How to Master Pull-Ups: 3 Simple Rules For Success
Sculpt your back by performing more pull-ups
Pull-ups were the first exercise to blow my mind. I was only 12-years-old, exploring the playground when I came across it, the infamous pull-up bar. To a scrawny kid with arms like toothpicks, the pull-up bar looked like a death sentence.
“Do people really pull their entire bodies up on this thing? How is such a feat even possible,” I thought to myself. Then my dad came around and said, “Give it a try.”
Fat chance I was doing a pull-up Dad… holy crap… my body’s going up, I’m actually doing it! I’m really freaking doing it!
And with that, my first pull-up was in the books and I felt like I could conquer the world.
However, when laziness and “Super Smash Bros” overtook me in college, I had to relearn the physical feat I adored so much as an adolescent. So I got my ass back on the bar and little-by-little started pulling up again.
Now I’m in the best shape of my life and can do 15 pull-ups consecutively. So, let’s get you there too.
1. Buy a Pull-up Bar and Hang!
Pull-up bars may seem a little pricey, but they’ll quite literally change your life. Even if you can’t do many pull-ups (yet)you can hang from the bar. This is known as a “dead hang” and will instantly alleviate pressure from your abdominals, spine and back.
Do a dead hang every morning for 30 seconds and you’ll begin to see postural improvements, increased grip strength, and healthier shoulders. It’s so easy (and fun) to just hang, and it’s the best way to become more acquainted with the bar.
It’s also important to pull from your elbows, not your arms. Your back is much stronger than your biceps and will better carry your body weight. Activating your back is as simple as sticking out your chest and pinching your shoulders together.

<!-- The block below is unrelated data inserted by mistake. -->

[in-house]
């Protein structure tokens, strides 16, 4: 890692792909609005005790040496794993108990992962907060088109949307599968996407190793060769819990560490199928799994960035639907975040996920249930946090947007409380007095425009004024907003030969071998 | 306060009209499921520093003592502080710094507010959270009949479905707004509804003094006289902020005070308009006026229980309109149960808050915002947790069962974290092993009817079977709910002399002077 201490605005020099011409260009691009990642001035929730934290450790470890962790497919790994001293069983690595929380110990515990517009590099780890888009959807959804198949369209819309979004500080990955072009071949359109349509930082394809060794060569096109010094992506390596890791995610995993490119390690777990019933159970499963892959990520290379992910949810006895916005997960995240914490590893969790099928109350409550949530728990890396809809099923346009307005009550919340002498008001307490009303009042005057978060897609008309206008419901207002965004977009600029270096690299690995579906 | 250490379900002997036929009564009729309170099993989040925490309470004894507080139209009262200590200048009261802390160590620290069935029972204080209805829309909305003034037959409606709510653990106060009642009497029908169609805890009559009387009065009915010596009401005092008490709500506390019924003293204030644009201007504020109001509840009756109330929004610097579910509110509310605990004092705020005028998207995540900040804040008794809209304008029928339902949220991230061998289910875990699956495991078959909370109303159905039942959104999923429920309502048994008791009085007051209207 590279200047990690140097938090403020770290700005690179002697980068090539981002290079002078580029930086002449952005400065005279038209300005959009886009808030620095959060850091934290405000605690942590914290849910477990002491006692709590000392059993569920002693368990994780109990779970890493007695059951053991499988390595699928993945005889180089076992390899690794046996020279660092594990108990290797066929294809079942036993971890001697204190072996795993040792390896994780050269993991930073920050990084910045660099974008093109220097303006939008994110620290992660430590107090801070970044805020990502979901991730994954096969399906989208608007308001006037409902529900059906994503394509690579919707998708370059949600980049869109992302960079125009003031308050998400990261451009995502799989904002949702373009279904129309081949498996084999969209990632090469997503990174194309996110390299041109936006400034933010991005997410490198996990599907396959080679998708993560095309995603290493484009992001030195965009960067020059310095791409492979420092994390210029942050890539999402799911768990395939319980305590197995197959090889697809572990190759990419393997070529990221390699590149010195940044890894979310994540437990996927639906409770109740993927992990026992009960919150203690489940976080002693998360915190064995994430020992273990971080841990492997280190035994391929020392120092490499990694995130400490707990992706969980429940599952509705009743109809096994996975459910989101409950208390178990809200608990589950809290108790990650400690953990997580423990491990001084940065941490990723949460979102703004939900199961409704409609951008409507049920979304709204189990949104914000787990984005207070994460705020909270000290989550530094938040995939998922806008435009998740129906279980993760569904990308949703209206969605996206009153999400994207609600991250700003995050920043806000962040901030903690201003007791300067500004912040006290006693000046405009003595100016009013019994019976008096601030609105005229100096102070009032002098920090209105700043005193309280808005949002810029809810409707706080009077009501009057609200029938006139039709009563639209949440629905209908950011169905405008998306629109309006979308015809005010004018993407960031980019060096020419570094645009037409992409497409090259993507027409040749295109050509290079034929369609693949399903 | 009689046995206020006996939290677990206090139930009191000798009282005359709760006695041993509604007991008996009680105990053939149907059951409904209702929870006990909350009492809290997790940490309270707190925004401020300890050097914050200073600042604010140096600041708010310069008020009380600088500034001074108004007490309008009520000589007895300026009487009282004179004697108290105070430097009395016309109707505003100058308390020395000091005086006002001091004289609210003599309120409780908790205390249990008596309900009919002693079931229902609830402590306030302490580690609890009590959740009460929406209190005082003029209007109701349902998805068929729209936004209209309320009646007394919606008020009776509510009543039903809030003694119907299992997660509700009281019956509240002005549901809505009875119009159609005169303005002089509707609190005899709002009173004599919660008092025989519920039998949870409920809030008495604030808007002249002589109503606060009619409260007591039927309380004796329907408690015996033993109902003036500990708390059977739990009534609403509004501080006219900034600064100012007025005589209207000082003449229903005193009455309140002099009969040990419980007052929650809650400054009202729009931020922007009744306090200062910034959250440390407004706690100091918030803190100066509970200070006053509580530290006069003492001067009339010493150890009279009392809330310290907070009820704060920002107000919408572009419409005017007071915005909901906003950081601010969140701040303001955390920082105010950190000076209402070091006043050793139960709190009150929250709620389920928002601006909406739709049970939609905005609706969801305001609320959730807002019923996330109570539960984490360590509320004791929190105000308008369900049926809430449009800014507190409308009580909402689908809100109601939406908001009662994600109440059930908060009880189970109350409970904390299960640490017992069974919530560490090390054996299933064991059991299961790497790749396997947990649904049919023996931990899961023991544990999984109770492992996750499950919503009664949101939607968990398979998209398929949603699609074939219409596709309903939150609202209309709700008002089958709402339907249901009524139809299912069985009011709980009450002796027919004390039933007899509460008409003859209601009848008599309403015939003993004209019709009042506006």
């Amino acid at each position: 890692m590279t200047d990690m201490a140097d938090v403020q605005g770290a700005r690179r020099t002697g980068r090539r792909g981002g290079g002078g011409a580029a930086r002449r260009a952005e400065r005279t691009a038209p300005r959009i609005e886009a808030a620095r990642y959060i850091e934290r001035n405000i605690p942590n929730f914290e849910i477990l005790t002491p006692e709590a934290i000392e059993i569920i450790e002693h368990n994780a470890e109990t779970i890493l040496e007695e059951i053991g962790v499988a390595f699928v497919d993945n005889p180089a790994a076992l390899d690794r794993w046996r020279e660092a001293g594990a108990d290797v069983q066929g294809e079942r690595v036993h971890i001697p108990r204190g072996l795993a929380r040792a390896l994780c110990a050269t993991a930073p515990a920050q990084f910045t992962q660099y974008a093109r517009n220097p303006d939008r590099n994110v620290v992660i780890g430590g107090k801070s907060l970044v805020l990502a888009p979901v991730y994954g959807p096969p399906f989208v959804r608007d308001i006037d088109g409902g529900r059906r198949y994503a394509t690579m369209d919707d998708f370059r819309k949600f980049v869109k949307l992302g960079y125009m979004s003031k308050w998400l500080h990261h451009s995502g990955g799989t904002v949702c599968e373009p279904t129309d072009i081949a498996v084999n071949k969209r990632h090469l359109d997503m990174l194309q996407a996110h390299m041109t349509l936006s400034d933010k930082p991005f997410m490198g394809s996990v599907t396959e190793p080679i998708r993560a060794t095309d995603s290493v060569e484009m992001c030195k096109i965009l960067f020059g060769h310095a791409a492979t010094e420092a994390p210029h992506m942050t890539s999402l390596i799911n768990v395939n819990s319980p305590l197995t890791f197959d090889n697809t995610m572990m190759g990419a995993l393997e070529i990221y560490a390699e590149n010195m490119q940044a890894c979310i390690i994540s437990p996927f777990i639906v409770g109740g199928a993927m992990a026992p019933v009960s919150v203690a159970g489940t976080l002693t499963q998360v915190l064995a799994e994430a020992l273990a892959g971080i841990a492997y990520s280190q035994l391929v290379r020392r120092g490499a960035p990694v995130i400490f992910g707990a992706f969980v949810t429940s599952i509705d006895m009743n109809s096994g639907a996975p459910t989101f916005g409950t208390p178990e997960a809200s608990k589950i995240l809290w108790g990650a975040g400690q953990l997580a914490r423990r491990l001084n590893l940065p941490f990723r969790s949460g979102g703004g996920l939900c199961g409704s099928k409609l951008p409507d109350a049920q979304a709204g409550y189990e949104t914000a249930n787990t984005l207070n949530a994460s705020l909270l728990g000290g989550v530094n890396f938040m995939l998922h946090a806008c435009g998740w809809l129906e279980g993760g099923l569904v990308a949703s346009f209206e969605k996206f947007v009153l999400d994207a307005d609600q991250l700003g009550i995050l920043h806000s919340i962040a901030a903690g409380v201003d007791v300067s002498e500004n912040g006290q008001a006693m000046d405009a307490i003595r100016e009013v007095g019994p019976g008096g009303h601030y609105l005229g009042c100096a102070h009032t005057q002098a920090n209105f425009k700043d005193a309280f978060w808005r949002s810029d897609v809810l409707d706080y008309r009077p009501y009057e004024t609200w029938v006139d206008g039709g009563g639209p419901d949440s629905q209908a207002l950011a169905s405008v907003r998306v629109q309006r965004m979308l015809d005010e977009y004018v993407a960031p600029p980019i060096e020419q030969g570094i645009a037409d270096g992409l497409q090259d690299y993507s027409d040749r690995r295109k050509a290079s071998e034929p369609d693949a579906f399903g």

Pull-up masters are able to pull their chest to the bar as opposed to barely getting their chin over it. Conversely, don’t stress out if you aren’t blasting yourself through the roof yet. We’re going to get there.
2. Legs In The Front! And Other Proven Tips
What is proper pull-up form?
You’ve probably seen people do pull-ups with legs behind them or arms splayed out wide. Or the greatest of all gym sins, with tons of momentum as we see in cross-fit gyms (more commonly known as a kipping pull-up; or cheating).
The proper pull-up is legs in the front, hands placed slightly outside shoulder-length and chest stuck-out to get that back primed.
You want your legs in the front because it engages your core and turns your body into one unit — one slab of meat. This makes it easier to pull yourself to the top of the bar.
If your legs are in the back, that adds a lump of weight behind you and keeps the core out of the equation. And before you ask, NO. Just because it’s harder with your legs behind you doesn’t mean you’re getting any more gains.
Onto the pulling. There are two crucial ways to build up force and make the pull-up easier. The cool part is both just involve a little imagination.
Envision pulling that bar down to you, not pulling yourself up to it. You should feel like the Incredible Hulk ready to rip your door frame down. If your landlord is knocking on your door wondering why the apartment is shaking at 6 a.m., you’re doing it right.
Next, you want to squeeze your ring and pinky fingers. Those two digits have the worst grip out of any of your other fingers and squeezing them will help reinforce your overall grasp on the bar. With that, now you have your core, mental, and grip in the game.
Pro Tip: Pretend you’re crushing the bar in-between your hands. Imagine every time that you pull-up that the bar is being smashed in from both sides. This will generate more overall force and once again, make you feel like the freaking Hulk.
3. Prioritize Overall Fitness
I won’t lie to you.
If you’re 200 pounds overweight a pull-up ain’t going to be easy (it may actually be impossible). So focus on getting into good overall shape so you can start pulling without having to worry about that beer belly.
Simple things like going on a daily walk, implementing the “hang,” and committing to a brief stretch routine is a good start, no matter what your level of fitness might be.
If you don’t see INSTANT RESULTS! Don’t fret, nobody does.
Pull-ups and working out, in general, is a battle of attrition. Keep clocking in and let your body do the rest.
Originally published at https://yardcouch.com
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